By Lisa Anammah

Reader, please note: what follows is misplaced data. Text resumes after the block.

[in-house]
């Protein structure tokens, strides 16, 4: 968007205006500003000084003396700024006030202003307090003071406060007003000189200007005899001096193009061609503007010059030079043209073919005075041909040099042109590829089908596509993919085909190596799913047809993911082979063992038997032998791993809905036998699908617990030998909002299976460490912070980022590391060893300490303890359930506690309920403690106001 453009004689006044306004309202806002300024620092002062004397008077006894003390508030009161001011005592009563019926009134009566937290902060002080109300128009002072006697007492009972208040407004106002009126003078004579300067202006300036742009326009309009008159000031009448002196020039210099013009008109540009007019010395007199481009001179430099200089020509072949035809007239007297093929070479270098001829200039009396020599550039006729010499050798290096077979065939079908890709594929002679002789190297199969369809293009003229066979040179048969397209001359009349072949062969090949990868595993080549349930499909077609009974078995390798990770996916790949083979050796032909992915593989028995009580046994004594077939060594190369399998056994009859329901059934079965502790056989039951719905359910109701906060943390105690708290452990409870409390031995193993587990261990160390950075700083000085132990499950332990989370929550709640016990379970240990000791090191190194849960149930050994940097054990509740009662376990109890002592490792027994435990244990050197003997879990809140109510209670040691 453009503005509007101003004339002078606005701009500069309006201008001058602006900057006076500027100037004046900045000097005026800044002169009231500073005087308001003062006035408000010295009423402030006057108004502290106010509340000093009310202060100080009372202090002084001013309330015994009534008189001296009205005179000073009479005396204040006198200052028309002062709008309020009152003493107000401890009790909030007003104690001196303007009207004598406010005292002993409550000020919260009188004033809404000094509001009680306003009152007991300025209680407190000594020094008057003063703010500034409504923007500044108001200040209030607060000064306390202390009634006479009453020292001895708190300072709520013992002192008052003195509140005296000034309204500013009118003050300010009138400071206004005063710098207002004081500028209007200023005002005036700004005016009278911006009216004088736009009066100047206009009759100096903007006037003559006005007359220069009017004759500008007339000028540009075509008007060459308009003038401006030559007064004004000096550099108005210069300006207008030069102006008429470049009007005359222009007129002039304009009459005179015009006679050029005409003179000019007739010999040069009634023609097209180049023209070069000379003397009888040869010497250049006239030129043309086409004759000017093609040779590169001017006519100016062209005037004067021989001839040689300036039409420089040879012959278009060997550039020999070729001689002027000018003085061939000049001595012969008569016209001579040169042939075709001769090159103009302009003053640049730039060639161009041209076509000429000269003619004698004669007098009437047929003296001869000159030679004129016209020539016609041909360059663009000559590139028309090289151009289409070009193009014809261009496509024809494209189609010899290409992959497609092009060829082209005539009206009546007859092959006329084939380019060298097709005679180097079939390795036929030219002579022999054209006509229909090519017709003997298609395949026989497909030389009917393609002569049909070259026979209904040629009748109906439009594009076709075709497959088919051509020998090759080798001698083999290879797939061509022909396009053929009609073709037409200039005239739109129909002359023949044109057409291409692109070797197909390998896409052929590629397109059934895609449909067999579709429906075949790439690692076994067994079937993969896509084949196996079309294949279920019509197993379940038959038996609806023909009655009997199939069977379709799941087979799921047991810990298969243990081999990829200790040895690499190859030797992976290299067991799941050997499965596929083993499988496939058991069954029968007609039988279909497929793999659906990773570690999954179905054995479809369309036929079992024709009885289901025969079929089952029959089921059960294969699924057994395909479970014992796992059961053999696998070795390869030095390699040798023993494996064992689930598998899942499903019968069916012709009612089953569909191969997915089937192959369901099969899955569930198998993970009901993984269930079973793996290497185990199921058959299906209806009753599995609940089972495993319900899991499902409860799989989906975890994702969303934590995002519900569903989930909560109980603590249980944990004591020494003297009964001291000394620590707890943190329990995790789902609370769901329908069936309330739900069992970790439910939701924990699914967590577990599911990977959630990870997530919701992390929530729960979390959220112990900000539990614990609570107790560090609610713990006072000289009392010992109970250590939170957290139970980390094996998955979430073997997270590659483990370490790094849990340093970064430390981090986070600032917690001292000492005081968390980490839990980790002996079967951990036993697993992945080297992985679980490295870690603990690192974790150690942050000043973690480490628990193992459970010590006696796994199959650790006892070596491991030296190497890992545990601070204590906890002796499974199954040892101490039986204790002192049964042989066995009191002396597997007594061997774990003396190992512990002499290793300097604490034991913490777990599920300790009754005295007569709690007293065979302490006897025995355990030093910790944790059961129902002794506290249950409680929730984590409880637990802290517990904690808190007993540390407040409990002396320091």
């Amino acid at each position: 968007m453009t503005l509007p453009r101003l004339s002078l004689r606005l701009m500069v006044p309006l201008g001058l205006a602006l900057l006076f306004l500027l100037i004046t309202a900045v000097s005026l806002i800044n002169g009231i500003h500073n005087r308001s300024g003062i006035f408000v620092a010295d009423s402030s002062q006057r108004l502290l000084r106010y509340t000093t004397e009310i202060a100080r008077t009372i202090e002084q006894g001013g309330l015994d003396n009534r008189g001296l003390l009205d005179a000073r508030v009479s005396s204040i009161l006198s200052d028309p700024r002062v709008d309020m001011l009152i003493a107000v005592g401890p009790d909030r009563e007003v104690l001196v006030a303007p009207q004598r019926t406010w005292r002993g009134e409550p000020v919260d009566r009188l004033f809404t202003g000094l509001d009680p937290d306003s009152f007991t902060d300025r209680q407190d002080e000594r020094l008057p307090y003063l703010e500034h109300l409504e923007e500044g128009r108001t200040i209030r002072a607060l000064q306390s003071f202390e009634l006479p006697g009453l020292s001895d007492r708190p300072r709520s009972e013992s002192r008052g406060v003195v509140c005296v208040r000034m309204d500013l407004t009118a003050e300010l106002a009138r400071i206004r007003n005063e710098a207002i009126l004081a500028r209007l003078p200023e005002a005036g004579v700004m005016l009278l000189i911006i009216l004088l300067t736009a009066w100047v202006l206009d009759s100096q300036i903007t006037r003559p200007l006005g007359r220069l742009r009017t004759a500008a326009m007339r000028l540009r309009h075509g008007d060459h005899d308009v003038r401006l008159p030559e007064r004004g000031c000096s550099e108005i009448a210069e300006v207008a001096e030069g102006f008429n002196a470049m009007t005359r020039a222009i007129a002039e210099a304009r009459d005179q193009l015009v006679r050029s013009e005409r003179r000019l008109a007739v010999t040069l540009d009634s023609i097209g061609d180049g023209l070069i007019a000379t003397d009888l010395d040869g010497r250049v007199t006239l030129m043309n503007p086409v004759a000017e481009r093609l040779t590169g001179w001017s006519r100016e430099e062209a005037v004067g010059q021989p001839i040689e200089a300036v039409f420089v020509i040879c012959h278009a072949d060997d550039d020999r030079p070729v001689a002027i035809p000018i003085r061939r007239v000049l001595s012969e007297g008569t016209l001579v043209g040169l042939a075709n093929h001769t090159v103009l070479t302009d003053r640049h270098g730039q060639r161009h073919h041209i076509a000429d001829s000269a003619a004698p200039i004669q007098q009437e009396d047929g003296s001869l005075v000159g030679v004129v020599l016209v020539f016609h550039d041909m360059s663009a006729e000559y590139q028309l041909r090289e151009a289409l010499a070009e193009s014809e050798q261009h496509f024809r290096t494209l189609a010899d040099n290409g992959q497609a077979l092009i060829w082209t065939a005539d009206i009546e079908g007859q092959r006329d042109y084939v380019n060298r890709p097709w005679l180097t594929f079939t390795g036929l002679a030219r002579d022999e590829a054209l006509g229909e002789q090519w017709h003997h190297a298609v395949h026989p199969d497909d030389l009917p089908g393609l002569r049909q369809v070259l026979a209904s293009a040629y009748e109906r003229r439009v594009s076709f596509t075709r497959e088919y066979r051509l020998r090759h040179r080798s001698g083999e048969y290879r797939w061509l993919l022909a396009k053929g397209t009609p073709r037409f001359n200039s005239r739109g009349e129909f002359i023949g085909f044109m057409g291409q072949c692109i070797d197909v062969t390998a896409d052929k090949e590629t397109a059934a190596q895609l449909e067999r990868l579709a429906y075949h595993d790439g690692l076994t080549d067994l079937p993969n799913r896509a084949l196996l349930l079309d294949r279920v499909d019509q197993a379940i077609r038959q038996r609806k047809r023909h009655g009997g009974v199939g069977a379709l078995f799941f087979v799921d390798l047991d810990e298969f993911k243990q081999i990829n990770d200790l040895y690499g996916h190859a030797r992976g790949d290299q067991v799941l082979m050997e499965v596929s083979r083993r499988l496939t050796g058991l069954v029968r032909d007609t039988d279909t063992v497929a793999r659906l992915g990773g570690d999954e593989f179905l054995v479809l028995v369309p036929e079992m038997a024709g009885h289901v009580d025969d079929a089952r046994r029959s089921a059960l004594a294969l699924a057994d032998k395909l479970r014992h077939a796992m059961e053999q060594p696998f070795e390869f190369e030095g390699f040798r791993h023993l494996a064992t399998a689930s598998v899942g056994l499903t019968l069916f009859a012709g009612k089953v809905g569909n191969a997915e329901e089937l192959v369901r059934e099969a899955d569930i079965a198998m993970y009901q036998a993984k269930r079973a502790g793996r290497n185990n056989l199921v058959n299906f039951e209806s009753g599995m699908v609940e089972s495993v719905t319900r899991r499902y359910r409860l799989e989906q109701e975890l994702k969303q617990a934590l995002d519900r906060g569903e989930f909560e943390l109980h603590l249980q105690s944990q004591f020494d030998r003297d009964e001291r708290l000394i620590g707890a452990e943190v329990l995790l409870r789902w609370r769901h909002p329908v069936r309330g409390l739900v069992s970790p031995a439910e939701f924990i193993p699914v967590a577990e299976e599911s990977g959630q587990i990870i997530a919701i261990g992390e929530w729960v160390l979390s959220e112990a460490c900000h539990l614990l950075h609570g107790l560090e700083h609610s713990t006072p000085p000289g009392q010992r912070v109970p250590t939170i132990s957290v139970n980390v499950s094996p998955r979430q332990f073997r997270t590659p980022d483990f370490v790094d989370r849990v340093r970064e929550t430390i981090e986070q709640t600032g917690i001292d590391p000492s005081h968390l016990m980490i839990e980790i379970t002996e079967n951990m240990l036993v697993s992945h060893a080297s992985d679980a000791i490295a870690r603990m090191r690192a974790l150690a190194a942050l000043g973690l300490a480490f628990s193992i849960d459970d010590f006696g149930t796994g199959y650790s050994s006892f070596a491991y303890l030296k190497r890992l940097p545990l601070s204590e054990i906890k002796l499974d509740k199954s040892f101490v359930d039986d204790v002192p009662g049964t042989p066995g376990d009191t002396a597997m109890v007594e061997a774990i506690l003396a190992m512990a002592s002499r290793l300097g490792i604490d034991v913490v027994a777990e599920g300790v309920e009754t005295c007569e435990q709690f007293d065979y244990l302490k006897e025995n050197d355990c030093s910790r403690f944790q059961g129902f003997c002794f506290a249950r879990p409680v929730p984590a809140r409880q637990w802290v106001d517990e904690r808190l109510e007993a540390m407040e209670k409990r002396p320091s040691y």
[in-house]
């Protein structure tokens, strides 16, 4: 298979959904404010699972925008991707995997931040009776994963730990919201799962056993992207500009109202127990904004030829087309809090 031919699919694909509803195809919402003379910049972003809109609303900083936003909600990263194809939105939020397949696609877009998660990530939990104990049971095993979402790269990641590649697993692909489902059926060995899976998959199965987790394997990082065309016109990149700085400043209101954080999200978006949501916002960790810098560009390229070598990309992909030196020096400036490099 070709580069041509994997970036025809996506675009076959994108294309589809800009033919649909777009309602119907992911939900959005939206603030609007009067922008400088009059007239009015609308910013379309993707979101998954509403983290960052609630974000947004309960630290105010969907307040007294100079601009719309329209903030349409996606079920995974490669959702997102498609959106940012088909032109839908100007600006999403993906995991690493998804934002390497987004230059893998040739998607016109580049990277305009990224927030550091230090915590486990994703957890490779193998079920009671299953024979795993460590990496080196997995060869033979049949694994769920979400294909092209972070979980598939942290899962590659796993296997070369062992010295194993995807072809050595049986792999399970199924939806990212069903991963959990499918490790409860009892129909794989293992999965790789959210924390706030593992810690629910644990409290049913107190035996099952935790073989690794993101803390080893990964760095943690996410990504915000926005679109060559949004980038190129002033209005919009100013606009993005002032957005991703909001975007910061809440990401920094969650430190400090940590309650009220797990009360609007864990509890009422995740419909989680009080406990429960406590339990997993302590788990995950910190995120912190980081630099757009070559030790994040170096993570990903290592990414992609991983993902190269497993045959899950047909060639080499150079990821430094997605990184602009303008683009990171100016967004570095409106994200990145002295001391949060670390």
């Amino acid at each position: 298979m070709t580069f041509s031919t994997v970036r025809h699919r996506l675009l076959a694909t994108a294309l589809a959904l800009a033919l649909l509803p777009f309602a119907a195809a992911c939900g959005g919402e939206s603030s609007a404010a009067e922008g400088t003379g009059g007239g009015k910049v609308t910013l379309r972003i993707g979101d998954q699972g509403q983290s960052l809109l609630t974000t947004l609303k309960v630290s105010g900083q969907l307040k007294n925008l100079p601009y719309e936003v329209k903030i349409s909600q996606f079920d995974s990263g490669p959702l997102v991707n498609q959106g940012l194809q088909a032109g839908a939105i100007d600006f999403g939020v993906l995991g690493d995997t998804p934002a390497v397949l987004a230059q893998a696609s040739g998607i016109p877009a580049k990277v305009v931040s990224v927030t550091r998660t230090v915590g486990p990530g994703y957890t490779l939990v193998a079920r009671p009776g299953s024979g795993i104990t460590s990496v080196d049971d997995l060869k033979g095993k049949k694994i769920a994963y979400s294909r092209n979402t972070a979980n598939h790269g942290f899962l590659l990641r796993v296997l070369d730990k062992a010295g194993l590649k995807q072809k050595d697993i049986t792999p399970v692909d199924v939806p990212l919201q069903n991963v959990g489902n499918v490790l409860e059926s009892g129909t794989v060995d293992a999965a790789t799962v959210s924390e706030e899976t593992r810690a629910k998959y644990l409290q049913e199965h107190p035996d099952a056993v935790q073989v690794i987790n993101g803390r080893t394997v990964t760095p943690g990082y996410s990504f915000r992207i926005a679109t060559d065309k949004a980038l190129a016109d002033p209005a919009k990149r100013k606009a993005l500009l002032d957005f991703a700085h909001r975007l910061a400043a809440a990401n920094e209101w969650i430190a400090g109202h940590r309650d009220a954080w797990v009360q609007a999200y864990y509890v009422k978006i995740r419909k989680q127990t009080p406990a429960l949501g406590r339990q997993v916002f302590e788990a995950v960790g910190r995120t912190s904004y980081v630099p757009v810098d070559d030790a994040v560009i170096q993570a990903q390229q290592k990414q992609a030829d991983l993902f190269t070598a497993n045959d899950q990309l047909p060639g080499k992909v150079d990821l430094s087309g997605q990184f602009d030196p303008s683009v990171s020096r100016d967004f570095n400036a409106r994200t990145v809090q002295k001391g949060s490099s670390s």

The Democratic Republic of Congo has been labeled as the worst place on earth to be born a woman. Each day women in the Congo live with the constant fear of being victims of brutal and often sexual assaulted. This fear is propounded by the fact that being a married woman, teenage girl or even an infant child doesn’t provide security from victimization. The plight of these women is so great that experiencing rape just once in a lifetime is considered as ‘lucky’. A study carried out by the International Food Policy Research institute at Stony Brook University and the World Bank claimed that about 48 women in the Congo are victims of rape every hour. Congo’s long running war that has hit its eastern part the hardest has brought with it a dramatic rise in the incidence of rape against women, children and men in the region. To quantify the gravity of the situation, research shows that an estimated 12% of the women in the Republic have been raped at least once. Difficulties in extracting the real figures due to victims fear of being harassed or ostracized poses a liability to these figures rendered by research groups as the data provided often times falls below actual figures. In fact further study of the actual victim counts have shown that previous UN estimates of 16,000 rape victims fell short by a factor of 26( that is the actual figures are 26 times higher than 16,000). The rapes have been strongly linked to the ongoing war between rebel groups for underground mineral wealth in the DCR and the weak and corrupt government. Sexual violence against women has become a very widely used weapon of war by rebel groups to assert their power against enemy factions and also a means by which they garner acquiescence in villages they loot for war supplies. The violence is not exclusively targeted at women and teenage girls but also infants and boys. In Norther Kivu alone, a study shows that 65% of the rape victims were young girls and a shocking 10% of the children victims in the region were below the age of 10. A 2010 study showed that 22% of men in eastern Congo reported as victims of sexual violence related to the ongoing conflict. An increasing new form of rape takes place within the home whereby men force women into sexual intercourse against their will or as a form of punishment when they feel disobeyed. The studies conducted by Stony brook university show that an estimated 22% of the rape reports of the victims have been of husbands raping wives. This new form of rape goes beyond the ongoing conflicts but extends to underlying gender inequalities in the Congo. A survey conducted showed that 43% of Congolese men believed women deserved to be raped if the refused sexual interactions. 40% believed that women asked to be raped by their mode of dressing. Traditional belief systems also contribute to the rape crimes. Most men, especially rebel fighters see rape as a method by which they can assert control. Beliefs that sexual violence against women of minority ethnic groups bolsters success in war have prompted some of the violence against women by members of the rebel military forces. Some of these beliefs hold that raping an infant is a cure for AIDS this belief exposes the dangers of both a lack education and a working health care provider in the communities. Other socioeconomic factors play a role in the large rape counts. Weak Congolese government amounts to a poor enforcement body so a lot of the rape perpetrators are allowed to go scott free as they are out of reach by law enforcement bodies. The few perpetrators that are convicted are often allowed to go after a few days of imprisonment due to the weak judicial system that can’t put together trials. Poverty also plays an influential role. Statistics show that 40% men and 43% women in the Congo live below the poverty line and eat one meal a day. Lack of money amounts to men who cannot afford wives asserting dominance over women’s’ bodies through forced sexual intercourse.